One of my favourite parts of a bicycle frame's anatomy is what's called the "seat cluster" - the joint where the seat tube, the top tube, and the rear stays of the bicycle meet. If done nicely, the seat cluster can look like a beautiful starburst of lugwork, and that is what I love about it. On the picture above is the very classic seat cluster on the Waja trackbike I rode in Vienna earlier this summer.
A similarly classic seat cluster on the Rivendell Sam Hillborne.
[image via Franklyn W]
And another example from an Ebisu bicycle. You can see how the individuality of the cut of the lugwork interacts with the colour of the paint to create subtle variations in form and shade. The stay caps (those narrow diagonal pieces that taper to meet the main lug) can be rounded or pointy, flat or concave, stubby or elongated.
[image via cycleczar]
They can even wrap all the way around the main seat lug, like on this Toei bicycle, so that the pointy tips meet. This is called a "wrap around seat cluster" design.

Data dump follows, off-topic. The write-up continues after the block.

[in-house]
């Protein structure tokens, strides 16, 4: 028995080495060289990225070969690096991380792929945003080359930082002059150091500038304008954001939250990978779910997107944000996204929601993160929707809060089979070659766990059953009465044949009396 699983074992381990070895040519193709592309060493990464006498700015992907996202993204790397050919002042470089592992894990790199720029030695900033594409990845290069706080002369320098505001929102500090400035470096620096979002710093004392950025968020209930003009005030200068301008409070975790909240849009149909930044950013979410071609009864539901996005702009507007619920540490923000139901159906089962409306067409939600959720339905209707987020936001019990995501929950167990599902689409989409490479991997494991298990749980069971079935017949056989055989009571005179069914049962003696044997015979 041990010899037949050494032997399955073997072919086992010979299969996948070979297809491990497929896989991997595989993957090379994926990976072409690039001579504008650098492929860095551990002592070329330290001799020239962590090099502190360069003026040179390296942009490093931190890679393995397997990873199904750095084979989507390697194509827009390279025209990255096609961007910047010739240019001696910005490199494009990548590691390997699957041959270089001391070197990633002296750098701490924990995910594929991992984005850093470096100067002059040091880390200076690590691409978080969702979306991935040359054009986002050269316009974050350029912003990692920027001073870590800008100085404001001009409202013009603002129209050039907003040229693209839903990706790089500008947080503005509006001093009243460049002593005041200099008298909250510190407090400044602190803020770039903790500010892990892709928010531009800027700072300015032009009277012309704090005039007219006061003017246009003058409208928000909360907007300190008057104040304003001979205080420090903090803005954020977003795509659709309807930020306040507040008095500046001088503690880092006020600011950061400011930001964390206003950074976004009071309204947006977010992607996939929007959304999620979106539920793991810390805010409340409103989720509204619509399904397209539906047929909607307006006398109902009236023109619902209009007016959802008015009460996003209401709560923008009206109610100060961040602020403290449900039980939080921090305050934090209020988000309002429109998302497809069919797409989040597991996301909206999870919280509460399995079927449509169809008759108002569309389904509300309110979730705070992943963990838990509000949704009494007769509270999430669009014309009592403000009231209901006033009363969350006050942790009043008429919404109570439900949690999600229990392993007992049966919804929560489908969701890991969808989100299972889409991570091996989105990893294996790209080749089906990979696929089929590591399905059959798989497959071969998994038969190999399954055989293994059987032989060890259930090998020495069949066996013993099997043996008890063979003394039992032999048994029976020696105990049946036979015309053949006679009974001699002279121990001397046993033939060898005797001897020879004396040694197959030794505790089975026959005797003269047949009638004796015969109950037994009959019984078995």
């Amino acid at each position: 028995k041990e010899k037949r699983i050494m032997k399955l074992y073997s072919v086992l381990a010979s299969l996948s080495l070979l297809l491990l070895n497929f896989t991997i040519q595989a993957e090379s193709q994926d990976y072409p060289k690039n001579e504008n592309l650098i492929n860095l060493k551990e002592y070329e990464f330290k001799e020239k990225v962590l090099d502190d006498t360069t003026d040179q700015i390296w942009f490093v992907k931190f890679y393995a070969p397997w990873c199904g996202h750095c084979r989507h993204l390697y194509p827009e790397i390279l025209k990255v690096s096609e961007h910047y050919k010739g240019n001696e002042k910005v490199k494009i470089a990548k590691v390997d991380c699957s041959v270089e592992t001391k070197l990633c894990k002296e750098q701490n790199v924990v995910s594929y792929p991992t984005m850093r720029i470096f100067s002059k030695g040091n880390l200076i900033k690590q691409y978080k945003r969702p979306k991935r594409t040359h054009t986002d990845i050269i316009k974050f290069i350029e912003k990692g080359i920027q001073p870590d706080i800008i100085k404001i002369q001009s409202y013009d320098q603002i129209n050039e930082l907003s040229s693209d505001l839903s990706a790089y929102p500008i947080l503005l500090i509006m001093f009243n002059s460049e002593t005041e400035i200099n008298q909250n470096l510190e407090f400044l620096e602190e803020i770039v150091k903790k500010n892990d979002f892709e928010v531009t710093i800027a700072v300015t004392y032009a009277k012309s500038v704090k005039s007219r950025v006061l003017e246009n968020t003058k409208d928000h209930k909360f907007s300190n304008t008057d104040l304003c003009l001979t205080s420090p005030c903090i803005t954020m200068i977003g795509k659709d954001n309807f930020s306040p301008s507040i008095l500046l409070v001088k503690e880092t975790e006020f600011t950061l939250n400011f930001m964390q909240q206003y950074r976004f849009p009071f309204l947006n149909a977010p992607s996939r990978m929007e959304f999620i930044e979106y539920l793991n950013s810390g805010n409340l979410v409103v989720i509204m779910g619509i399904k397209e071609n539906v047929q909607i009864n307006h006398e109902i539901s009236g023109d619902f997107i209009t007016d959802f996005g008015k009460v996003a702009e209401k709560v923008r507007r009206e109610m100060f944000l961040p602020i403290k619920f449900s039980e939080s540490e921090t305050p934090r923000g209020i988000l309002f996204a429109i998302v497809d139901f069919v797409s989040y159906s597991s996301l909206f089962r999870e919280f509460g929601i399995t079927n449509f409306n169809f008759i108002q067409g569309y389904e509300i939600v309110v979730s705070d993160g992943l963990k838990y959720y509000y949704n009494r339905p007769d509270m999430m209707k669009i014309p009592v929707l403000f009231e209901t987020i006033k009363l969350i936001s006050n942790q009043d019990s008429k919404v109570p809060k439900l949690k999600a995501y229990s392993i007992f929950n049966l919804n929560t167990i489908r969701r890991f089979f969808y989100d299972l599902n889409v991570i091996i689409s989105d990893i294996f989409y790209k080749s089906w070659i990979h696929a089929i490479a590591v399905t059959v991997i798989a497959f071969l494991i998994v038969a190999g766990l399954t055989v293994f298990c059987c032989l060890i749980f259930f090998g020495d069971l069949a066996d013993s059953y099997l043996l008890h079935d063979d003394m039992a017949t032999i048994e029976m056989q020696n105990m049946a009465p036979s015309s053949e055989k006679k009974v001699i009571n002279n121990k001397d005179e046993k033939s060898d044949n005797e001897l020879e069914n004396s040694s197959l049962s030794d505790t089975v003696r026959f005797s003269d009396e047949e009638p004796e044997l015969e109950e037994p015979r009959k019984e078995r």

The stay caps also make for a good surface to embellish with an engraving of the manufacturer's name, like on this vintage Trek 610.
[image via Dancing Weapon]
Or with hand-painted flourishes, like on this Bob Jackson.
[image via Royal H.]
They can also be carved, if so desired, like on this early Royal H. frame.
[image via ribalrid]
While I prefer classic seat clusters, there are also many designs that deviate into all sorts of creative directions. On this Bates B.A.R. bicycle, the seat stay caps look like sharpened pencils and meet the main lug at the bottom.
[image via somervillain]
On this vintage Trek 560, the seat cluster is one big lug, and the seat stays are held by lugged sockets at the back.
[image via Kevin Saunders]
And then there are seat clusters where the stays connect to the tube directly, below the lug, like on this Formigli frame. (My understanding is that both this and the method used by Trek above is done to create tighter clearances?)
[image via Royal H.]
A similar approach to "fastback stays" by Royal H., with the seat stays attached at the rear.